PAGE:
I did do their free Cyber Aces tutorials online before went to the bootcamp which was a huge help. Actually, depending on what kind of learner you are, the networking section of the Cyber Aces might help with your Network+ studying. My current path is GSEC -> GCIH, learn on the job!
    I actually ended up on this thread because I was wondering if I should try to get my Network+ after I finish the program to compensate for my lack of IT experience. <--- any thoughts??

    Good Luck!
    Cyber Aces
    SANS volunteer/workstudy
  • JamesBarkerJamesBarker Posts: 18Member ■■□□□□□□□□
    That's really awesome to hear, I kinda feel I'm stuck in a Support bottleneck at the moment but would like to work my way in to IT Infrastructure and then build myself up to work in Cyber Security, I'm very interested in auditing. :)
  • LunchbocksLunchbocks Senior Member FloridaPosts: 295Member ■■■■□□□□□□
    I'm haven't done the security track yet, but have done quite a bit of security work in my time in IT. I'm not sure if the Network+ will give you the network foundation you need to get into security. I agree with starting out with it, and I also agree that the Linux+ is another great resource, but I think the CCNA routing and switching would be necessary. Even though the CCNA is not vendor neutral, it teaches networking at a pretty deep level, something I think would be necessary to be able to do network security.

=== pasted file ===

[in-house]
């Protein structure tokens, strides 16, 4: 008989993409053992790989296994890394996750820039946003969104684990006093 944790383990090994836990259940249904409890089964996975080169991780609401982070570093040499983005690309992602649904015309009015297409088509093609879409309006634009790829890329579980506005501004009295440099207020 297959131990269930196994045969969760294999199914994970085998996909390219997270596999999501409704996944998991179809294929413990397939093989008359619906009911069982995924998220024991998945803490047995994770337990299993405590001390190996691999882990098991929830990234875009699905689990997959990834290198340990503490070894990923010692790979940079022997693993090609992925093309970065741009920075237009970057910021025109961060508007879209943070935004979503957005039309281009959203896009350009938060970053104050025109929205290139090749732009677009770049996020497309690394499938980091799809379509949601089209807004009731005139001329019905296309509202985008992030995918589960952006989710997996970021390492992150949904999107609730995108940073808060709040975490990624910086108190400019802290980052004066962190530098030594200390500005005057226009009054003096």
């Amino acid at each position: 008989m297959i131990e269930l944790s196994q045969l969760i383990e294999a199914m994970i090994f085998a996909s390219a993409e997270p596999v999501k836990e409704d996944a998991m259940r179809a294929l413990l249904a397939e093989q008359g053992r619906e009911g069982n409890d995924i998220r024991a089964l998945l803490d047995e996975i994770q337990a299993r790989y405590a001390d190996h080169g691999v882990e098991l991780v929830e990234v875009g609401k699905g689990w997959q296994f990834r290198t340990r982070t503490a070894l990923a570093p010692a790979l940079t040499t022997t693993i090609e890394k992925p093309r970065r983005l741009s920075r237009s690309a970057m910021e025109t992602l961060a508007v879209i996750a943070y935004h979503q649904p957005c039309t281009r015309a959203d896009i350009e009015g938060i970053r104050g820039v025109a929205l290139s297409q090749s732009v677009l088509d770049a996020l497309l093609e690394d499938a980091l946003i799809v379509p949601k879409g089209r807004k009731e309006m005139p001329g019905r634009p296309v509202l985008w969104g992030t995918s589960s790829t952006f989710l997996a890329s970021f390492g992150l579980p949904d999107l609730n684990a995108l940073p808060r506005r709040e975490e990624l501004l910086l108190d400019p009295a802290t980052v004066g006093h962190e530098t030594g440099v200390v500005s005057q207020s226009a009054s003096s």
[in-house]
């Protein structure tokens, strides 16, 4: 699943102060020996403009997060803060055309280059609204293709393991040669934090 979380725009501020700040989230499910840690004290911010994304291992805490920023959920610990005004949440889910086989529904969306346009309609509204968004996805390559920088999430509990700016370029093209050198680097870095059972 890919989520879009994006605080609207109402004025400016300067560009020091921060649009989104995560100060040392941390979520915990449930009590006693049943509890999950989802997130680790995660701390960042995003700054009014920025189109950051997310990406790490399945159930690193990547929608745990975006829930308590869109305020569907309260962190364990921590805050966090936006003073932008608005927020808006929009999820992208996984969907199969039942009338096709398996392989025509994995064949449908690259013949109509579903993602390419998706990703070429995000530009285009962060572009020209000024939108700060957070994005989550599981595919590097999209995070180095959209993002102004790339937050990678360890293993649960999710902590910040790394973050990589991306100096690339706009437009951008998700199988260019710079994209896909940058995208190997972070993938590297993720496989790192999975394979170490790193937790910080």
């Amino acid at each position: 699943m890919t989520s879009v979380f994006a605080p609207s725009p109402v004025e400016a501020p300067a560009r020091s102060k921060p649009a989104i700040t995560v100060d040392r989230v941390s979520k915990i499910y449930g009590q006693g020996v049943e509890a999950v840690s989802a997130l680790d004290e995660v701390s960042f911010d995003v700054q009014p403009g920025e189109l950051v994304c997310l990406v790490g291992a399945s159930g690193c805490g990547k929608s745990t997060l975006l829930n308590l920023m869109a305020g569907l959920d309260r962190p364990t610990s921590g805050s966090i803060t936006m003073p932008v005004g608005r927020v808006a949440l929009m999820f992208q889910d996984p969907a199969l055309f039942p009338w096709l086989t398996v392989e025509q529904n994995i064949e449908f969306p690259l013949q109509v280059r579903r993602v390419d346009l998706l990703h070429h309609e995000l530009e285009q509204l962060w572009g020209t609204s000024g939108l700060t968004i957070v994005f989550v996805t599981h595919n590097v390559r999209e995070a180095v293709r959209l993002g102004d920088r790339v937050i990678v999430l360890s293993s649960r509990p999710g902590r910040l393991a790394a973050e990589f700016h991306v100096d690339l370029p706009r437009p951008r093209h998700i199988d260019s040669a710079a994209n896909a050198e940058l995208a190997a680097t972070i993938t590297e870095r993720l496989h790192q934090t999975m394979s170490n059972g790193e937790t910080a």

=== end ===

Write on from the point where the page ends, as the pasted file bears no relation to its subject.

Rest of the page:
Good luck!
    Degree: Liberty University - B.S Computer Science (In Progress)
    Current Certs: MCTS | Network+
    Currently Working On: CCNA
    2019 Goals: CCNA R&S
    2020 Goals: CCNP Enterprise, CCNP Security, Linux+


  • ThePawofRizzoThePawofRizzo SSCP, A+, N+, Sec+, CySA+, Cloud+, CWTS Posts: 389Member ■■■■□□□□□□
    Network+ is a good foundational start. Sure you could just read about it in a book, and forget the certification, however, if you're making a career change having some "paperwork" on your resume is where the certifications are useful. Understanding Linux is certainly helpful as well. As you make the transition, if you can't first get into cybersecurity, but can find something in server or network support, even desktop, I'd say you should consider it. Anything training or experience you get working with systems in a general support role will also help you in a cybersecurity role down the road. I work with a couple CISSPs who really could have used more experience in IT support roles.


    I'm actually working on another degree in general IT, but the school does have a new cybersecurity emphasis on another degree. A couple of the courses are not IT courses, but criminology courses so your background in criminal justice could be helpful.